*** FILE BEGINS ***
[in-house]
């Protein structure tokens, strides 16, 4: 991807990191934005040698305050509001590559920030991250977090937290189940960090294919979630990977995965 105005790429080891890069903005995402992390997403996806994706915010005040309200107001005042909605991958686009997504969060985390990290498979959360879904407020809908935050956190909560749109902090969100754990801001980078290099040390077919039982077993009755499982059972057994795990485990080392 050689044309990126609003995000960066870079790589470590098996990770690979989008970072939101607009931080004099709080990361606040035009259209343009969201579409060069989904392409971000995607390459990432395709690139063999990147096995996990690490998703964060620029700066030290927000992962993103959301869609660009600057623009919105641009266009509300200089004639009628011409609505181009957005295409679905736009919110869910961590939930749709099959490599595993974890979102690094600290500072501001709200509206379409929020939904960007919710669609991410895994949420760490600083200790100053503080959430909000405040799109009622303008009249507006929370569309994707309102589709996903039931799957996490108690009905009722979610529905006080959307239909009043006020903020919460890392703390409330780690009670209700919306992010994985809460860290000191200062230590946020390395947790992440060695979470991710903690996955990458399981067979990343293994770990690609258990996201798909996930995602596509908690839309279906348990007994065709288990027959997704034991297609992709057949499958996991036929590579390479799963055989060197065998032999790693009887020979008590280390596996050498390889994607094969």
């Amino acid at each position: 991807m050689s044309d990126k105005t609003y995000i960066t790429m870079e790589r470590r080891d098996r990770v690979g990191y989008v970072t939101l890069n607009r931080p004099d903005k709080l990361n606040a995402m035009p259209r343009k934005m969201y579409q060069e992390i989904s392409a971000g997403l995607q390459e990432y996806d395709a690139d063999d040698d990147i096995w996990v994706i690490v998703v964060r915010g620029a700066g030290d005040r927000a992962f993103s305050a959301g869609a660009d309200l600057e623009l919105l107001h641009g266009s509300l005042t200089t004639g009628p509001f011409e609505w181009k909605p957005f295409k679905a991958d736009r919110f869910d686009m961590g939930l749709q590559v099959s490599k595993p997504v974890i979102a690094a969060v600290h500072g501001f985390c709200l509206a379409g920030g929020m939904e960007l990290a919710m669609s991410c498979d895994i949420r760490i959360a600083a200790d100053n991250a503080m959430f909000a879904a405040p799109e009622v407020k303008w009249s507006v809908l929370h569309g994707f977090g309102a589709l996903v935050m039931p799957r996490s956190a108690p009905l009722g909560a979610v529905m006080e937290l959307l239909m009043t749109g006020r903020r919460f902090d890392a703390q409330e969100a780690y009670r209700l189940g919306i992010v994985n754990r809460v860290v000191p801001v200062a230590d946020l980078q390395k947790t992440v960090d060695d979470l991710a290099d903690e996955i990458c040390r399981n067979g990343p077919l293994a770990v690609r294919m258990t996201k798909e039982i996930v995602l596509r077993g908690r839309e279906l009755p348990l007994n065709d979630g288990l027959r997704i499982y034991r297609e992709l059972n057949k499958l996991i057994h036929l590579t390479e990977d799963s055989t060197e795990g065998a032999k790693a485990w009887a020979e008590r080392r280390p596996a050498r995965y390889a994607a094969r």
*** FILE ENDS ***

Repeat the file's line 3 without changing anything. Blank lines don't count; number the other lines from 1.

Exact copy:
């Amino acid at each position: 991807m050689s044309d990126k105005t609003y995000i960066t790429m870079e790589r470590r080891d098996r990770v690979g990191y989008v970072t939101l890069n607009r931080p004099d903005k709080l990361n606040a995402m035009p259209r343009k934005m969201y579409q060069e992390i989904s392409a971000g997403l995607q390459e990432y996806d395709a690139d063999d040698d990147i096995w996990v994706i690490v998703v964060r915010g620029a700066g030290d005040r927000a992962f993103s305050a959301g869609a660009d309200l600057e623009l919105l107001h641009g266009s509300l005042t200089t004639g009628p509001f011409e609505w181009k909605p957005f295409k679905a991958d736009r919110f869910d686009m961590g939930l749709q590559v099959s490599k595993p997504v974890i979102a690094a969060v600290h500072g501001f985390c709200l509206a379409g920030g929020m939904e960007l990290a919710m669609s991410c498979d895994i949420r760490i959360a600083a200790d100053n991250a503080m959430f909000a879904a405040p799109e009622v407020k303008w009249s507006v809908l929370h569309g994707f977090g309102a589709l996903v935050m039931p799957r996490s956190a108690p009905l009722g909560a979610v529905m006080e937290l959307l239909m009043t749109g006020r903020r919460f902090d890392a703390q409330e969100a780690y009670r209700l189940g919306i992010v994985n754990r809460v860290v000191p801001v200062a230590d946020l980078q390395k947790t992440v960090d060695d979470l991710a290099d903690e996955i990458c040390r399981n067979g990343p077919l293994a770990v690609r294919m258990t996201k798909e039982i996930v995602l596509r077993g908690r839309e279906l009755p348990l007994n065709d979630g288990l027959r997704i499982y034991r297609e992709l059972n057949k499958l996991i057994h036929l590579t390479e990977d799963s055989t060197e795990g065998a032999k790693a485990w009887a020979e008590r080392r280390p596996a050498r995965y390889a994607a094969r």